Federal volunteers rushed to answer President Abraham Lincoln’s call to arms, and Federal forces were successful in Missouri. The U.S. Chief Justice rendered an opinion on Lincoln’s disregard for civil liberties. The first northern martyr was mourned in the North, and a Federal general issued controversial orders regarding fugitive slaves. In the South, the new Confederate government sought foreign recognition as its capital was moved to a more accessible location. More states contemplated secession.
A young Federal officer suggests a quick strike against the Confederacy, but General Scott prefers a more methodical approach.
A letter from William B. Darst, 21st Virginia Volunteer Infantry, to his mother.
Confederate envoys try to garner foreign support as the U.S. State Department warns the foreign powers not to recognize Confederate independence.
The Tennessee legislature votes to secede from the Union and joins the Confederacy before the popular vote on the matter takes place.
Federal troops pour into Washington and talk quickly turns from defense to offensive operations.
The Confederacy gears up for war by increasing the military, while pundits weigh the chances for Confederate independence.
Confederates capitalize on Native American animosity toward the U.S. to form a tentative alliance.
Nathaniel Lyon and his Federal Home Guard cause controversy in Missouri by forcing the surrender of an allegedly pro-Confederate state militia force.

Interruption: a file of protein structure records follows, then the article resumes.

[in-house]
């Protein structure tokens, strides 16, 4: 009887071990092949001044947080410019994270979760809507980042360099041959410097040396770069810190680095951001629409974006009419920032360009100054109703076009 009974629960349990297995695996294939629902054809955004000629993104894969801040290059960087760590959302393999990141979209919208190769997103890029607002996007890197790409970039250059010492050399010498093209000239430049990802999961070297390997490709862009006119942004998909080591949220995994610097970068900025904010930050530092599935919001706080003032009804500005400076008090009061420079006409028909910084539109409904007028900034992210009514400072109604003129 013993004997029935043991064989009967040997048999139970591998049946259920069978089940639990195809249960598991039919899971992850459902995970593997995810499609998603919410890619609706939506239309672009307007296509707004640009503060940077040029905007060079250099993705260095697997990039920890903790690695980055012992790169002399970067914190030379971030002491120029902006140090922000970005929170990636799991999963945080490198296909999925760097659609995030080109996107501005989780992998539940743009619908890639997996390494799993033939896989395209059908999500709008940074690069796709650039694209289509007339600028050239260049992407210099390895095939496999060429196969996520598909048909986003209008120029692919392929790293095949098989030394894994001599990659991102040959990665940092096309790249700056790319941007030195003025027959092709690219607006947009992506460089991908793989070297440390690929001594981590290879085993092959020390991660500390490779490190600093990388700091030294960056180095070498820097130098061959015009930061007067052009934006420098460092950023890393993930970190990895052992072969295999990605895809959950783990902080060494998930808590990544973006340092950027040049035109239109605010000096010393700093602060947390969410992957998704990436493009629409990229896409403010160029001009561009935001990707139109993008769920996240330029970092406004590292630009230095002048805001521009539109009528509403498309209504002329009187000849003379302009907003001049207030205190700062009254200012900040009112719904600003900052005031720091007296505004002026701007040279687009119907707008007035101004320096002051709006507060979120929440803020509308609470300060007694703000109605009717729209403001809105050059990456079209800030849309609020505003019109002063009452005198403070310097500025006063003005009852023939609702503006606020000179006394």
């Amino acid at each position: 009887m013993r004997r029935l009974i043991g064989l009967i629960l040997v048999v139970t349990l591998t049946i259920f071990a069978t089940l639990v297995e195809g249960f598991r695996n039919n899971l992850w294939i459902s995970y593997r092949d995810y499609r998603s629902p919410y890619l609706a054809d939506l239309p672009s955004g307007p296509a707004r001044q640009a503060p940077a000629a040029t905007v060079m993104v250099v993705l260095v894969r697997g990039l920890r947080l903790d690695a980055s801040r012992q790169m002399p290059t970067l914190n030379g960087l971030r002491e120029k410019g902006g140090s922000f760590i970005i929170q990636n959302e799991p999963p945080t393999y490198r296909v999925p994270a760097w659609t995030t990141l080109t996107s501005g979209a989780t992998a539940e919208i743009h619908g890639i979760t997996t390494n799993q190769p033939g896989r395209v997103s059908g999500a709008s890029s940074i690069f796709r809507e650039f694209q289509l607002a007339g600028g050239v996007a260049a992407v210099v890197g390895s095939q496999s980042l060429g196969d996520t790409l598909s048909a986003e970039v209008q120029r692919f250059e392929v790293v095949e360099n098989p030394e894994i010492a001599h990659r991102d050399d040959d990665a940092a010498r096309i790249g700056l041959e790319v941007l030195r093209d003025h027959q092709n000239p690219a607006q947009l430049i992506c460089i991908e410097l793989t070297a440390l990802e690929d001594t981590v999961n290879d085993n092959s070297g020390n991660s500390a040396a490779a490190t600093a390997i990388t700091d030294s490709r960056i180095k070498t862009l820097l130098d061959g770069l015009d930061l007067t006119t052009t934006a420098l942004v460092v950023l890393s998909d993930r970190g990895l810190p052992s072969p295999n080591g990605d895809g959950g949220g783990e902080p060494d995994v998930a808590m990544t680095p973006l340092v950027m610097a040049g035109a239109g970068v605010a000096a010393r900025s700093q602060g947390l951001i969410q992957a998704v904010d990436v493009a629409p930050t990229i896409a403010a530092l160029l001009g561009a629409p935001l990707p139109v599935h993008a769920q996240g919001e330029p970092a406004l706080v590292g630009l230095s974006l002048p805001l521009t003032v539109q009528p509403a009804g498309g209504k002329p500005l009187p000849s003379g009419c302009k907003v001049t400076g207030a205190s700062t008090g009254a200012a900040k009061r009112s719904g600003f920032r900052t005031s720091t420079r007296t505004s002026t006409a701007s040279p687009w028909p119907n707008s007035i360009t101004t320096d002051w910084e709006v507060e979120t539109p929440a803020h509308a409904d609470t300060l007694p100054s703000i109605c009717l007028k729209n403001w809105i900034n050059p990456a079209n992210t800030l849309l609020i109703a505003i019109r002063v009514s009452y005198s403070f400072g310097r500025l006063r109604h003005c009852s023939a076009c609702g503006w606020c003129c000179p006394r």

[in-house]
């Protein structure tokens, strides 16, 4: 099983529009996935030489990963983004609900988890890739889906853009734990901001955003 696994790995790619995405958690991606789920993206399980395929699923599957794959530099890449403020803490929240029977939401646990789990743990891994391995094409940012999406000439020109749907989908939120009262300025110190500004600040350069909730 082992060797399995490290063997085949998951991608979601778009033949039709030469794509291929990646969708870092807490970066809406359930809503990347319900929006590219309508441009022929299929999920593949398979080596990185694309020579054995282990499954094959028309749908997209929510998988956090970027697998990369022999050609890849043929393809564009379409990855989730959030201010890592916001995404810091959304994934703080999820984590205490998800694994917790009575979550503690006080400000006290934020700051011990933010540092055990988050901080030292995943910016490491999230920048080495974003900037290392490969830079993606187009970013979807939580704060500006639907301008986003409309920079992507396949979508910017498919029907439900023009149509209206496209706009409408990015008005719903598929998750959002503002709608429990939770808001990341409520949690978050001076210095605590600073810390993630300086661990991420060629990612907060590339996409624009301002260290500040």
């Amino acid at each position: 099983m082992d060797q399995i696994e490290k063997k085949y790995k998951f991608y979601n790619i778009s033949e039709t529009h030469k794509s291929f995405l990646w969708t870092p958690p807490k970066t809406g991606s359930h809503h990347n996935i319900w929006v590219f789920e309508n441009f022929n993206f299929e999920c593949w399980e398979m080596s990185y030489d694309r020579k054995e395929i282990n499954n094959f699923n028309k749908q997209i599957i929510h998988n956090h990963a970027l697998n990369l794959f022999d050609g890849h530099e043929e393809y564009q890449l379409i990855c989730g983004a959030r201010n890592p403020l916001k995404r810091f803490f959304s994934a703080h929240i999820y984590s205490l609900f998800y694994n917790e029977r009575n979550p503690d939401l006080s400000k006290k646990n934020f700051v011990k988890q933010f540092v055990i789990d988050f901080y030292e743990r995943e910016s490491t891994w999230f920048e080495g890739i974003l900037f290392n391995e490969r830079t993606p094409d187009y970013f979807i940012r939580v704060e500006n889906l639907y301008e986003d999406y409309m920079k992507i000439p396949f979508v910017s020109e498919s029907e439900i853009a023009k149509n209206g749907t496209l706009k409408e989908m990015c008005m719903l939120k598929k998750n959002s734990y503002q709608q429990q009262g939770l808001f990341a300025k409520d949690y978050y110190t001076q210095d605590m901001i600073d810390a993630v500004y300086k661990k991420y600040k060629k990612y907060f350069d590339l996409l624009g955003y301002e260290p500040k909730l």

A riot breaks out in St. Louis as Federal forces struggle to maintain order and Missourians flee their state.
Confederates keep a tenuous hold on hostile northwestern Virginia while Unionists consider seceding from the rest of the state.
Benjamin Butler oversteps his authority and sends his Federal troops to seize the troublesome city of Baltimore.
Joseph E. Johnston takes command of Confederates at Harpers Ferry, Va., and soon learns that the place is highly vulnerable to attack.
The Confederacy turns to a new form of naval warfare, expels the last Federal troops from Texas, and continues its military buildup.
Delegates to the Arkansas State Convention vote to secede from the Union.
North Carolina becomes the 10th state to secede from the Union and join the Confederacy.
The Confederate Congress votes to adjourn after approving the relocation of the national capital from Montgomery, Ala., to Richmond, Va.
Federal troops cross the Potomac River and seize the strategic town of Alexandria, but it comes at a tragic cost.
Federal forces arrest a suspected secessionist, prompting a sharp response from the U.S. Chief Justice regarding civil liberties.
George B. McClellan orders Federal troops across the Ohio River to begin anticipated incursion into predominantly Unionist western Virginia.
Letter from 2nd Lt. Thomas Lightfoot, 6th Alabama Volunteer Infantry, to his cousin.
Benjamin F. Butler causes another controversy, this time by refusing to return fugitive slaves to their masters. This sets a wartime precedent.
William S. Harney is ousted as Federal commander in Missouri, leaving his successor free reign to make war on secessionists in the state.
Last Updated: 5/31/2021